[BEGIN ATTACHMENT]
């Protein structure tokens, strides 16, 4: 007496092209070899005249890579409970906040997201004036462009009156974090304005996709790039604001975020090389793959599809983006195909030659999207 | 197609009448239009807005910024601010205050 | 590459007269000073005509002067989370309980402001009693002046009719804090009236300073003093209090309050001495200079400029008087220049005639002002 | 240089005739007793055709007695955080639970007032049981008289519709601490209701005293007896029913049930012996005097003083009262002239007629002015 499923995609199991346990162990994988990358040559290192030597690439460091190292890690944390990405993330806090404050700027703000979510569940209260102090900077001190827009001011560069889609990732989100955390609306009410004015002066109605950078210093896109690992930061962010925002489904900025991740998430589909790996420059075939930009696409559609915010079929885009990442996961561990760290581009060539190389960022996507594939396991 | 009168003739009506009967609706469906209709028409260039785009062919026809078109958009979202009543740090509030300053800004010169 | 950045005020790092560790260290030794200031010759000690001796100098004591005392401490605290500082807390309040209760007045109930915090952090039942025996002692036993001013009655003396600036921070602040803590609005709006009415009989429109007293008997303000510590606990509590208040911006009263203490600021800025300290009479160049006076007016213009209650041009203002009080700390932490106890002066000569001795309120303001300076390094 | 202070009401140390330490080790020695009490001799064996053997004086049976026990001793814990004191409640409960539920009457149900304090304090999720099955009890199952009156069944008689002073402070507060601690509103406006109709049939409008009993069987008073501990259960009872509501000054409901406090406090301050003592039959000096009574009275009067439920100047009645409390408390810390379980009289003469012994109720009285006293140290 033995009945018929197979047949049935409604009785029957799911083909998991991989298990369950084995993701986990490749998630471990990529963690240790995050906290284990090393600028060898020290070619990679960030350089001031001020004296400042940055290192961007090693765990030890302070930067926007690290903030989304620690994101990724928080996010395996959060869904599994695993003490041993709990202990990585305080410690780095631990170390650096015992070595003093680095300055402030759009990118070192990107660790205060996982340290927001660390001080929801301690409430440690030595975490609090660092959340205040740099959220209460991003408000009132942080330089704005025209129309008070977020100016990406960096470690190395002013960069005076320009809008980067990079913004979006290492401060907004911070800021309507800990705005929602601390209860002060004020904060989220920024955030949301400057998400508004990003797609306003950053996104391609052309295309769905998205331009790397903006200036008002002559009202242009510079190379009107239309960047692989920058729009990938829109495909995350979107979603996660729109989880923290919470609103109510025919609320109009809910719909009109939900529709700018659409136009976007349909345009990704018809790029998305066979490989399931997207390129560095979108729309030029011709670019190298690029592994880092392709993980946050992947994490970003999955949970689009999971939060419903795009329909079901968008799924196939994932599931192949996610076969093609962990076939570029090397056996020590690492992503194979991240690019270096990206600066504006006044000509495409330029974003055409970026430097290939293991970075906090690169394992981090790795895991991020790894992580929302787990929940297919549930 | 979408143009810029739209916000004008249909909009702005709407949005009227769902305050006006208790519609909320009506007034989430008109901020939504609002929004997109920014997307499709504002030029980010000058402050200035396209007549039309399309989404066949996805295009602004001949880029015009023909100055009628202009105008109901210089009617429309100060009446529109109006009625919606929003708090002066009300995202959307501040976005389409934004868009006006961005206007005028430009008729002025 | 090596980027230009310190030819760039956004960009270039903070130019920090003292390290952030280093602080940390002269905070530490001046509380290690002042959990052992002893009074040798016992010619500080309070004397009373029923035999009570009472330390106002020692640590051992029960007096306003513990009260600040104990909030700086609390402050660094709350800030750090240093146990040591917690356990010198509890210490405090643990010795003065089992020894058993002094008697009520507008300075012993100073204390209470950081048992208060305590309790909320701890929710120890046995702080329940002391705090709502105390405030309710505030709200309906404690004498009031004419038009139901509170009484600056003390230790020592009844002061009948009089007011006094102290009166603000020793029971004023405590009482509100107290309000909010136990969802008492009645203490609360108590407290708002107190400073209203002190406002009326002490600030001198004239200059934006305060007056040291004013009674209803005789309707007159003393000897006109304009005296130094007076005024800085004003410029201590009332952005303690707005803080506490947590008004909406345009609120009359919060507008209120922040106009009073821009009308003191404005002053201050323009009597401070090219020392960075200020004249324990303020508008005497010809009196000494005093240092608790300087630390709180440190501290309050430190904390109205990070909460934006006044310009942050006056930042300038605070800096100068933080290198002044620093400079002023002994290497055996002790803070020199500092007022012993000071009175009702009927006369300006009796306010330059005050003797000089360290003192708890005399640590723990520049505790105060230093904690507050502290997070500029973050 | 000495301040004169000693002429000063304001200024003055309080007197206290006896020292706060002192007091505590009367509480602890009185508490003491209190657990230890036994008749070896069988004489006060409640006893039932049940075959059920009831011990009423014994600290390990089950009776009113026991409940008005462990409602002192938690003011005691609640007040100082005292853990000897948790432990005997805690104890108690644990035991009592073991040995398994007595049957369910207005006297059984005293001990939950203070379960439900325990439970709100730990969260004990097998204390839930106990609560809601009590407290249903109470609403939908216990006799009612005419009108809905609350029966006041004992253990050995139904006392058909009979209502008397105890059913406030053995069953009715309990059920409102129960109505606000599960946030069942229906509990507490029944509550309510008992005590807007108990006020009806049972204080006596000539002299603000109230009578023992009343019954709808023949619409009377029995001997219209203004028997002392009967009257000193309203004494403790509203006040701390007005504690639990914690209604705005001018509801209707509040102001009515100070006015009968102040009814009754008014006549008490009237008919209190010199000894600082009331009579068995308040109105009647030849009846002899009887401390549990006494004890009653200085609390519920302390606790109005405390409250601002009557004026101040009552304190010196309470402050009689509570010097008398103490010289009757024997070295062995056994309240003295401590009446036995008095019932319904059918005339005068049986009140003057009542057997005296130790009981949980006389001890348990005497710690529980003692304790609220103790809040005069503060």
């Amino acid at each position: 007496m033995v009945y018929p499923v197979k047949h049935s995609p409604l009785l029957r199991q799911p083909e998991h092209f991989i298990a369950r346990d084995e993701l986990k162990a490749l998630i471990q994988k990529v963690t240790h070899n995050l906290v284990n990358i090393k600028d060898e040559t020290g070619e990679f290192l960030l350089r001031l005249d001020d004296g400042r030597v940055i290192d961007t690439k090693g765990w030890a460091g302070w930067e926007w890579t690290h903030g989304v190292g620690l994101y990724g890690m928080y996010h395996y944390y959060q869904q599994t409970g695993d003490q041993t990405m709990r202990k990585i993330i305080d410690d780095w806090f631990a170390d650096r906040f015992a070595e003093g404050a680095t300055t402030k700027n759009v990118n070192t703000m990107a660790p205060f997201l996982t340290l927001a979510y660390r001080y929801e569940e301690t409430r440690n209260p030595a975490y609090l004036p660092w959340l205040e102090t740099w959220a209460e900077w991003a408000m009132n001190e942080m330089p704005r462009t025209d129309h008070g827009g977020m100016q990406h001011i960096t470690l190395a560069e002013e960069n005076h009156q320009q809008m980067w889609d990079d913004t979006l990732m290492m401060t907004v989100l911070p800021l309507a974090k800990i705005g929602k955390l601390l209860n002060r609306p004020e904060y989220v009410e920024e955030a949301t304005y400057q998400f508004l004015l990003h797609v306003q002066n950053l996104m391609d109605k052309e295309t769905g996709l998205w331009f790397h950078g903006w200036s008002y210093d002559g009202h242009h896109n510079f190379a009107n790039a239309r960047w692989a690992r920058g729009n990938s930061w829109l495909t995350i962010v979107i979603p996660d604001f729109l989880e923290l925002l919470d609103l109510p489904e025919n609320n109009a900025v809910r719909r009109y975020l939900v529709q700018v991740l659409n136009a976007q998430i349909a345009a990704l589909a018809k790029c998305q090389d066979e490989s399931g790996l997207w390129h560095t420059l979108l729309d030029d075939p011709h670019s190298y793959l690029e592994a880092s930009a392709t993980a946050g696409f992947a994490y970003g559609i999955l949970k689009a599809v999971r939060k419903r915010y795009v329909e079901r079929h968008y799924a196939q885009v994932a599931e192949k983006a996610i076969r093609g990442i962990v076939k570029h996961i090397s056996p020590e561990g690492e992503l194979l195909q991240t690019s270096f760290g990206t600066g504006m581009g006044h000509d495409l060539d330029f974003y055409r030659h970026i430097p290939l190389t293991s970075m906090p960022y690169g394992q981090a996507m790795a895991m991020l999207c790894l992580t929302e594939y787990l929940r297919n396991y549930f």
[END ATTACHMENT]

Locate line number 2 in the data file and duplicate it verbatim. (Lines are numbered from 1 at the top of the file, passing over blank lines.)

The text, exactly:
């Amino acid at each position: 007496m033995v009945y018929p499923v197979k047949h049935s995609p409604l009785l029957r199991q799911p083909e998991h092209f991989i298990a369950r346990d084995e993701l986990k162990a490749l998630i471990q994988k990529v963690t240790h070899n995050l906290v284990n990358i090393k600028d060898e040559t020290g070619e990679f290192l960030l350089r001031l005249d001020d004296g400042r030597v940055i290192d961007t690439k090693g765990w030890a460091g302070w930067e926007w890579t690290h903030g989304v190292g620690l994101y990724g890690m928080y996010h395996y944390y959060q869904q599994t409970g695993d003490q041993t990405m709990r202990k990585i993330i305080d410690d780095w806090f631990a170390d650096r906040f015992a070595e003093g404050a680095t300055t402030k700027n759009v990118n070192t703000m990107a660790p205060f997201l996982t340290l927001a979510y660390r001080y929801e569940e301690t409430r440690n209260p030595a975490y609090l004036p660092w959340l205040e102090t740099w959220a209460e900077w991003a408000m009132n001190e942080m330089p704005r462009t025209d129309h008070g827009g977020m100016q990406h001011i960096t470690l190395a560069e002013e960069n005076h009156q320009q809008m980067w889609d990079d913004t979006l990732m290492m401060t907004v989100l911070p800021l309507a974090k800990i705005g929602k955390l601390l209860n002060r609306p004020e904060y989220v009410e920024e955030a949301t304005y400057q998400f508004l004015l990003h797609v306003q002066n950053l996104m391609d109605k052309e295309t769905g996709l998205w331009f790397h950078g903006w200036s008002y210093d002559g009202h242009h896109n510079f190379a009107n790039a239309r960047w692989a690992r920058g729009n990938s930061w829109l495909t995350i962010v979107i979603p996660d604001f729109l989880e923290l925002l919470d609103l109510p489904e025919n609320n109009a900025v809910r719909r009109y975020l939900v529709q700018v991740l659409n136009a976007q998430i349909a345009a990704l589909a018809k790029c998305q090389d066979e490989s399931g790996l997207w390129h560095t420059l979108l729309d030029d075939p011709h670019s190298y793959l690029e592994a880092s930009a392709t993980a946050g696409f992947a994490y970003g559609i999955l949970k689009a599809v999971r939060k419903r915010y795009v329909e079901r079929h968008y799924a196939q885009v994932a599931e192949k983006a996610i076969r093609g990442i962990v076939k570029h996961i090397s056996p020590e561990g690492e992503l194979l195909q991240t690019s270096f760290g990206t600066g504006m581009g006044h000509d495409l060539d330029f974003y055409r030659h970026i430097p290939l190389t293991s970075m906090p960022y690169g394992q981090a996507m790795a895991m991020l999207c790894l992580t929302e594939y787990l929940r297919n396991y549930f």